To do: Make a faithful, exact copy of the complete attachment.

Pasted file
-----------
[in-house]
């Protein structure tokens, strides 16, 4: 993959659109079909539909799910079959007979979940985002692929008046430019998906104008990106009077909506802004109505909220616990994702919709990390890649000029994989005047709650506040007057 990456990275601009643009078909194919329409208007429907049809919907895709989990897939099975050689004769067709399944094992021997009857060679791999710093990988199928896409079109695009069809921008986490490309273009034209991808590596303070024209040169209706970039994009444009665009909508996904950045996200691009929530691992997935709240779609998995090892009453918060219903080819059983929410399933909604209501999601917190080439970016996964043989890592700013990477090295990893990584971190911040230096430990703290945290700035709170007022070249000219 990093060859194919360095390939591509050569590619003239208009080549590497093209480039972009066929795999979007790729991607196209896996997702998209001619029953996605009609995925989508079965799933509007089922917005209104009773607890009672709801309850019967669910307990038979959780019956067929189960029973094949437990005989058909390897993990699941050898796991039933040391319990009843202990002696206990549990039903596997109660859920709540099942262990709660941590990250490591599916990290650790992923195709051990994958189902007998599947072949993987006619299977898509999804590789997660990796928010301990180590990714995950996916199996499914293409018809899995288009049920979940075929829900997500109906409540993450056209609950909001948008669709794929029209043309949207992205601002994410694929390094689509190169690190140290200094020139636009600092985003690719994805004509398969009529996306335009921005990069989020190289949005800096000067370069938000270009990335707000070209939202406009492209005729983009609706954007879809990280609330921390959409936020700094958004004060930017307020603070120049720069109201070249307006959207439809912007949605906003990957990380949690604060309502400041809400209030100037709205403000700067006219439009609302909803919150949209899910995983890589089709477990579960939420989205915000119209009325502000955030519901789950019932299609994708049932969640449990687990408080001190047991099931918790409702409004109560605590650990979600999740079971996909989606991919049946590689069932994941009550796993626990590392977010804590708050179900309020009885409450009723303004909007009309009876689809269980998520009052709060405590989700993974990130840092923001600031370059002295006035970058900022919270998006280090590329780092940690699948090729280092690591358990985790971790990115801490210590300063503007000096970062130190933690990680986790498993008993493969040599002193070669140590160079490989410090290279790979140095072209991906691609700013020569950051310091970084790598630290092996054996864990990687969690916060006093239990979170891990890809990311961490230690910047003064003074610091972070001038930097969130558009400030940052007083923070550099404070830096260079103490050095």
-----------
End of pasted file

[in-house]
């Protein structure tokens, strides 16, 4: 993959659109079909539909799910079959007979979940985002692929008046430019998906104008990106009077909506802004109505909220616990994702919709990390890649000029994989005047709650506040007057 990456990275601009643009078909194919329409208007429907049809919907895709989990897939099975050689004769067709399944094992021997009857060679791999710093990988199928896409079109695009069809921008986490490309273009034209991808590596303070024209040169209706970039994009444009665009909508996904950045996200691009929530691992997935709240779609998995090892009453918060219903080819059983929410399933909604209501999601917190080439970016996964043989890592700013990477090295990893990584971190911040230096430990703290945290700035709170007022070249000219 990093060859194919360095390939591509050569590619003239208009080549590497093209480039972009066929795999979007790729991607196209896996997702998209001619029953996605009609995925989508079965799933509007089922917005209104009773607890009672709801309850019967669910307990038979959780019956067929189960029973094949437990005989058909390897993990699941050898796991039933040391319990009843202990002696206990549990039903596997109660859920709540099942262990709660941590990250490591599916990290650790992923195709051990994958189902007998599947072949993987006619299977898509999804590789997660990796928010301990180590990714995950996916199996499914293409018809899995288009049920979940075929829900997500109906409540993450056209609950909001948008669709794929029209043309949207992205601002994410694929390094689509190169690190140290200094020139636009600092985003690719994805004509398969009529996306335009921005990069989020190289949005800096000067370069938000270009990335707000070209939202406009492209005729983009609706954007879809990280609330921390959409936020700094958004004060930017307020603070120049720069109201070249307006959207439809912007949605906003990957990380949690604060309502400041809400209030100037709205403000700067006219439009609302909803919150949209899910995983890589089709477990579960939420989205915000119209009325502000955030519901789950019932299609994708049932969640449990687990408080001190047991099931918790409702409004109560605590650990979600999740079971996909989606991919049946590689069932994941009550796993626990590392977010804590708050179900309020009885409450009723303004909007009309009876689809269980998520009052709060405590989700993974990130840092923001600031370059002295006035970058900022919270998006280090590329780092940690699948090729280092690591358990985790971790990115801490210590300063503007000096970062130190933690990680986790498993008993493969040599002193070669140590160079490989410090290279790979140095072209991906691609700013020569950051310091970084790598630290092996054996864990990687969690916060006093239990979170891990890809990311961490230690910047003064003074610091972070001038930097969130558009400030940052007083923070550099404070830096260079103490050095």